This factorized generation approach allows training high-resolution text-to-video models efficiently without needing a complex cascade of multiple models. A single model can perform both steps.

Technical Details

Under the hood, Emu Video utilizes diffusion models, a type of deep probabilistic generative model powered by neural networks. The researchers initialize Emu Video using a state-of-the-art text-to-image model pre-trained on large datasets of image-text pairs to retain high visual quality and diversity.

The video generation model is trained using a two-step generation process mimicking the factorization idea:

  1. Sample training videos, extract frames as conditioning images
  2. Condition on frames and text to predict future video frames

At inference time, the same process is used but with a synthesized image from the text-to-image model:

  1. Generate high-quality image from text prompt
  2. Condition video model on image + text to generate video frames

The model architecture uses a U-Net with an embedded CLIP text encoder and adds 1D temporal convolutions and attention layers after each spatial component to model time dependencies.

Two key innovations in Emu Video's training scheme enable directly generating high-resolution 512px videos without needing a complex multi-model cascade:

Zero Terminal SNR Noise Schedule: This minor change to the noise schedule for diffusion models corrects for train-test discrepancy and substantially improves video stability. By setting the final signal-to-noise ratio to 0 during training, the model learns greater robustness when sampling from pure noise at test time.

Multi-Stage Training: The model is first trained on lower resolution 256px videos which is 3.5x faster computationally. It is then fine-tuned on higher resolution 512px videos using the insights from the first stage. This curriculum-based approach leads to better final results.

Results: New State-of-the-Art Text-to-Video Generation

In rigorous human evaluation studies, Emu Video substantially outperforms prior state-of-the-art methods for text-to-video generation, including recent publications and commercial solutions. The authors reported:

"In human evaluations, our generated videos are strongly preferred in quality compared to all prior work– 81% vs. Google’s Imagen Video, 90% vs. Nvidia’s PYOCO, and 96% vs. Meta’s Make-A-Video. Our model outperforms commercial solutions such as RunwayML’s Gen2 and Pika Labs. Finally, our factorizing approach naturally lends itself to animating images based on a user’s text prompt, where our generations are preferred 96% over prior work."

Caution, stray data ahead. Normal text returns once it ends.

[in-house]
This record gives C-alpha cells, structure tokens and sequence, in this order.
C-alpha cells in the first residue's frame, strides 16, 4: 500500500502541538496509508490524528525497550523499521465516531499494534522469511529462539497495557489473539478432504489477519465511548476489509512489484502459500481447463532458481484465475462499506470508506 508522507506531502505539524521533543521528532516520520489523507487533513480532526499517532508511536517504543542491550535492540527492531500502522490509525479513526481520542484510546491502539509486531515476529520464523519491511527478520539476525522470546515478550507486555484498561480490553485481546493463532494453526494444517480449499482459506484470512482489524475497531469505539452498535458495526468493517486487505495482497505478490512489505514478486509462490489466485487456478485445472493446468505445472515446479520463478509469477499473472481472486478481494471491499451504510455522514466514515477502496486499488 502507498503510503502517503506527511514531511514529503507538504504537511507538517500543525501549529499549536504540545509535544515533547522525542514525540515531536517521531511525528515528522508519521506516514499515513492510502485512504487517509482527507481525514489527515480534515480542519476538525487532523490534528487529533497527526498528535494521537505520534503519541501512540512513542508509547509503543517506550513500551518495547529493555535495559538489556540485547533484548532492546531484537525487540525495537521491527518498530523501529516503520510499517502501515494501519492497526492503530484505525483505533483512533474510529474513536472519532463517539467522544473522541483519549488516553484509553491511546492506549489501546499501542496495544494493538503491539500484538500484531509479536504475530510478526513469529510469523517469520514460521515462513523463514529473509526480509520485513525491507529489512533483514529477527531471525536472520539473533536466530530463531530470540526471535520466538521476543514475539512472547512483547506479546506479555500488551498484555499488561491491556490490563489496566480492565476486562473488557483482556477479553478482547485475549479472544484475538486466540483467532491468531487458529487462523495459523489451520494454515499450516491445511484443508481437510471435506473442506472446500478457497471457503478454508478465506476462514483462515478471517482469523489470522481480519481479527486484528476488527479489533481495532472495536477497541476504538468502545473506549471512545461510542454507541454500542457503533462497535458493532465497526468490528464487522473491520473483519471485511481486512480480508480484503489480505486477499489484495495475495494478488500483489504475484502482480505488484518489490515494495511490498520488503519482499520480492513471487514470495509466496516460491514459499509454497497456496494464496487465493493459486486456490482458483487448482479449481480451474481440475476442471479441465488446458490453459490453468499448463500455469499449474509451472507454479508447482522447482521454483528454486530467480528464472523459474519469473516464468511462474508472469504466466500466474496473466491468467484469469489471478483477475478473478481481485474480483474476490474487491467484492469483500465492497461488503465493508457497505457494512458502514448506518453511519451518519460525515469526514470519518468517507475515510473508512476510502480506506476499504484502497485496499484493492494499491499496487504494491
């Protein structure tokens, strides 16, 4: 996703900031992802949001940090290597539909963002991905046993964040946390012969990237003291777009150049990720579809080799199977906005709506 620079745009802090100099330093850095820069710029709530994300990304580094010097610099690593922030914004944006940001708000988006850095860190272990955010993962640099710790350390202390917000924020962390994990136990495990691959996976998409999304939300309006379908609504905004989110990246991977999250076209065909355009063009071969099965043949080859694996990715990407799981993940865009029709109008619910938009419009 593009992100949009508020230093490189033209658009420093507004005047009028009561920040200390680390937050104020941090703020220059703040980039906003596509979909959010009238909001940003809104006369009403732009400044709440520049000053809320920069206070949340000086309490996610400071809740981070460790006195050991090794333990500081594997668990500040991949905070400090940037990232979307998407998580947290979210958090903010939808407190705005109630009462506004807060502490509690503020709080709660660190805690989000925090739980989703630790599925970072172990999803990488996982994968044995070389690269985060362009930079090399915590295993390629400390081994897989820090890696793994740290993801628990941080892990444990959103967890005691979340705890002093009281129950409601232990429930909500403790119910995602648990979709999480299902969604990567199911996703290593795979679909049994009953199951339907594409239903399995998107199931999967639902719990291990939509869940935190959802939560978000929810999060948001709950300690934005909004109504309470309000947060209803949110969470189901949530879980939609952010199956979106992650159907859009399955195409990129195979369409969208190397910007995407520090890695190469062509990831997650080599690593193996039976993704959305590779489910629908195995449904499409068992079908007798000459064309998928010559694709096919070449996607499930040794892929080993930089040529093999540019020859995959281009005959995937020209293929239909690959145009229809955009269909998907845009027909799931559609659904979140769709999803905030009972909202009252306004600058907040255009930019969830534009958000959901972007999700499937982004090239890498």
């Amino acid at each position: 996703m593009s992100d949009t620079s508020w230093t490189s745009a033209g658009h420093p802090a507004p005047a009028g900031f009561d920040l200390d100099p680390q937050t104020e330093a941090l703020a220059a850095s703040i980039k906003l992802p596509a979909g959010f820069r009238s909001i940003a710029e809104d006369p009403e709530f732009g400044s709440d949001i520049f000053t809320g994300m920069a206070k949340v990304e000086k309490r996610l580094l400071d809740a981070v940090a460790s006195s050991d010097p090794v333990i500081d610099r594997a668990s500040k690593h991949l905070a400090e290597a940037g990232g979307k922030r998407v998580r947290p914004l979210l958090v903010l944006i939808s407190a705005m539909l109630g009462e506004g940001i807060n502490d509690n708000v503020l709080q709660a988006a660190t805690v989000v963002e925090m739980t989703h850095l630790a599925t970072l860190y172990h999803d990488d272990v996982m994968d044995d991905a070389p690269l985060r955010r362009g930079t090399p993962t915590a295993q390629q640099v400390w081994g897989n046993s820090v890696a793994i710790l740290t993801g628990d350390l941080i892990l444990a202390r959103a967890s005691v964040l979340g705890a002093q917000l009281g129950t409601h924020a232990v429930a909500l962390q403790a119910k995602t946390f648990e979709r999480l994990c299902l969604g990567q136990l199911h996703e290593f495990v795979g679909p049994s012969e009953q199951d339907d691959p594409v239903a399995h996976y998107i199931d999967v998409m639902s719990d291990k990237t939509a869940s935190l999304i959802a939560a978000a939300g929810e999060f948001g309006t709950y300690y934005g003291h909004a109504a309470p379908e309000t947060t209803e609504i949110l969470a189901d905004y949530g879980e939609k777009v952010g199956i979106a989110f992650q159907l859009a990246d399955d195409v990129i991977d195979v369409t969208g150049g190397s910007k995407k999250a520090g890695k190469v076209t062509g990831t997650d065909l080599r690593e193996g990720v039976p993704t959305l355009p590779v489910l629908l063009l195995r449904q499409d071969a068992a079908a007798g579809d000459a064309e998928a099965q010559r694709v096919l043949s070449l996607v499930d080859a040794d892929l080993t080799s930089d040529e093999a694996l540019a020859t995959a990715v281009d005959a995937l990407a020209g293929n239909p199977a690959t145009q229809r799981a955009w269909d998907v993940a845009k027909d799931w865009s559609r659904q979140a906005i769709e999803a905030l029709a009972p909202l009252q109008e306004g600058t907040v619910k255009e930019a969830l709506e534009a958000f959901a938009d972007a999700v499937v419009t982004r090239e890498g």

The improved conditioning enables Emu Video to produce much higher visual quality results with finer details, better motion smoothness, fewer artifacts, and greater temporal consistency across frames. The generated videos better reflect the semantic content of the text prompts in both the spatial layout and temporal dynamics.

The evaluations cover a diverse range of natural and imaginary prompts. Emu Video's factorized approach generalizes well across categories without needing condition-specific tuning.

The gains are especially pronounced on imaginary text prompts that describe fantastical scenes and characters. By explicitly generating an image first, Emu Video produces more creative, stylistically consistent videos that retain the visual diversity of the foundation text-to-image model.


Emu Video's image factorization approach represents an important advance in text-to-video generation, producing substantially higher quality and more controllable results. By generating an intermediate image representation, the model gains a stronger conditioning signal that greatly benefits video generation performance.

These insights make significant contributions towards progress on this challenging conditional sequence generation problem. With rigorous research continuing to push the boundaries, the future looks bright for translating language into realistic and creative videos.

By the way: you may want to check out this article on Emu Edit, a similar project that was also announced by Meta, focused on editing images.